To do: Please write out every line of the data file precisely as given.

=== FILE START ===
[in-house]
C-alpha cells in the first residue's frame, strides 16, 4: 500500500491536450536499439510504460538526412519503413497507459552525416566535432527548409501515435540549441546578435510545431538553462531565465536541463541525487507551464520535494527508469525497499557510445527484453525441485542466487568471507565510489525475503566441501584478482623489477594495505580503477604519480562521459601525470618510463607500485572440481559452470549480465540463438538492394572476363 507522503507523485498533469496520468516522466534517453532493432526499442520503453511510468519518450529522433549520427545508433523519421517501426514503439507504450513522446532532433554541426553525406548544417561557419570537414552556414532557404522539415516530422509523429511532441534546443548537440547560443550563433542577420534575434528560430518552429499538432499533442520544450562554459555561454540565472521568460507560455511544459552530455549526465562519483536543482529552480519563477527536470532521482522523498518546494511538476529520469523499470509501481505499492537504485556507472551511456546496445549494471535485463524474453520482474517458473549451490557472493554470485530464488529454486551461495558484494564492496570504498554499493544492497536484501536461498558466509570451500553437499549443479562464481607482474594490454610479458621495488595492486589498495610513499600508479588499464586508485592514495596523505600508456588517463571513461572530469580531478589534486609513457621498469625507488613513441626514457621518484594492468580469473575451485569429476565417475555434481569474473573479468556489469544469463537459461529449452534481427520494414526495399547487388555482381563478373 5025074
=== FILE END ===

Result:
[in-house]
C-alpha cells in the first residue's frame, strides 16, 4: 500500500491536450536499439510504460538526412519503413497507459552525416566535432527548409501515435540549441546578435510545431538553462531565465536541463541525487507551464520535494527508469525497499557510445527484453525441485542466487568471507565510489525475503566441501584478482623489477594495505580503477604519480562521459601525470618510463607500485572440481559452470549480465540463438538492394572476363 507522503507523485498533469496520468516522466534517453532493432526499442520503453511510468519518450529522433549520427545508433523519421517501426514503439507504450513522446532532433554541426553525406548544417561557419570537414552556414532557404522539415516530422509523429511532441534546443548537440547560443550563433542577420534575434528560430518552429499538432499533442520544450562554459555561454540565472521568460507560455511544459552530455549526465562519483536543482529552480519563477527536470532521482522523498518546494511538476529520469523499470509501481505499492537504485556507472551511456546496445549494471535485463524474453520482474517458473549451490557472493554470485530464488529454486551461495558484494564492496570504498554499493544492497536484501536461498558466509570451500553437499549443479562464481607482474594490454610479458621495488595492486589498495610513499600508479588499464586508485592514495596523505600508456588517463571513461572530469580531478589534486609513457621498469625507488613513441626514457621518484594492468580469473575451485569429476565417475555434481569474473573479468556489469544469463537459461529449452534481427520494414526495399547487388555482381563478373 5025074